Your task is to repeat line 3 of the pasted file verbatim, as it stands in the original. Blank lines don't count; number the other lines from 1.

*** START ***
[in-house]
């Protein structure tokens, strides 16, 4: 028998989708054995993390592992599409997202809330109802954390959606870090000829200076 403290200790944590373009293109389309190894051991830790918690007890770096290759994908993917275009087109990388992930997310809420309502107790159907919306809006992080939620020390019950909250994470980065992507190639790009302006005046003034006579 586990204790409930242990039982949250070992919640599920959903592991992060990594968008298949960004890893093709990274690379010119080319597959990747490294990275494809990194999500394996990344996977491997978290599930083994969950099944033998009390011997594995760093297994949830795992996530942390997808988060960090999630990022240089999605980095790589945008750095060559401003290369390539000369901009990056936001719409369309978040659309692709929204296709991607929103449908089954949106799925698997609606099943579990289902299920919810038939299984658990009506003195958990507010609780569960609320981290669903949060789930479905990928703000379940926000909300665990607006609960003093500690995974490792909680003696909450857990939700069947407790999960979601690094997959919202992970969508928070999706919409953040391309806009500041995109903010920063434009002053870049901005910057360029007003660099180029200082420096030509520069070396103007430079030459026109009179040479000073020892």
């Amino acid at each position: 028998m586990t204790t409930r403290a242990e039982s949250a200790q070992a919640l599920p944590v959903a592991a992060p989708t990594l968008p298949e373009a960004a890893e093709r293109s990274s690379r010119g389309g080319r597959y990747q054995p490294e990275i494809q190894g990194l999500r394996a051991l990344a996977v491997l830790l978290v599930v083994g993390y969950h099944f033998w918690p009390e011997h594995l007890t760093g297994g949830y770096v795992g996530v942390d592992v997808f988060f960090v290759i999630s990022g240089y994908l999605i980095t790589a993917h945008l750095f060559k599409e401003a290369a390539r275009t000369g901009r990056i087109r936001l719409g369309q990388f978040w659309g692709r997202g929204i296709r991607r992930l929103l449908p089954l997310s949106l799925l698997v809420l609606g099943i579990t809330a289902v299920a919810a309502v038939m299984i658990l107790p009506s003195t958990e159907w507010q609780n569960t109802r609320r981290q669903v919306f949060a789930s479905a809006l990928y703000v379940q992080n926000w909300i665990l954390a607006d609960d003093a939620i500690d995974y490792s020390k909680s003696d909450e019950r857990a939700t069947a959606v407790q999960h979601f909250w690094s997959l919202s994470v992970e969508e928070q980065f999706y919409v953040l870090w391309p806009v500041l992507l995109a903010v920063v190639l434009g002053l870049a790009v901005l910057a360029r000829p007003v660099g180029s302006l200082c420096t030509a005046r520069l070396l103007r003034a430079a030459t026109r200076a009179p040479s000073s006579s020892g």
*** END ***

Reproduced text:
């Amino acid at each position: 028998m586990t204790t409930r403290a242990e039982s949250a200790q070992a919640l599920p944590v959903a592991a992060p989708t990594l968008p298949e373009a960004a890893e093709r293109s990274s690379r010119g389309g080319r597959y990747q054995p490294e990275i494809q190894g990194l999500r394996a051991l990344a996977v491997l830790l978290v599930v083994g993390y969950h099944f033998w918690p009390e011997h594995l007890t760093g297994g949830y770096v795992g996530v942390d592992v997808f988060f960090v290759i999630s990022g240089y994908l999605i980095t790589a993917h945008l750095f060559k599409e401003a290369a390539r275009t000369g901009r990056i087109r936001l719409g369309q990388f978040w659309g692709r997202g929204i296709r991607r992930l929103l449908p089954l997310s949106l799925l698997v809420l609606g099943i579990t809330a289902v299920a919810a309502v038939m299984i658990l107790p009506s003195t958990e159907w507010q609780n569960t109802r609320r981290q669903v919306f949060a789930s479905a809006l990928y703000v379940q992080n926000w909300i665990l954390a607006d609960d003093a939620i500690d995974y490792s020390k909680s003696d909450e019950r857990a939700t069947a959606v407790q999960h979601f909250w690094s997959l919202s994470v992970e969508e928070q980065f999706y919409v953040l870090w391309p806009v500041l992507l995109a903010v920063v190639l434009g002053l870049a790009v901005l910057a360029r000829p007003v660099g180029s302006l200082c420096t030509a005046r520069l070396l103007r003034a430079a030459t026109r200076a009179p040479s000073s006579s020892g």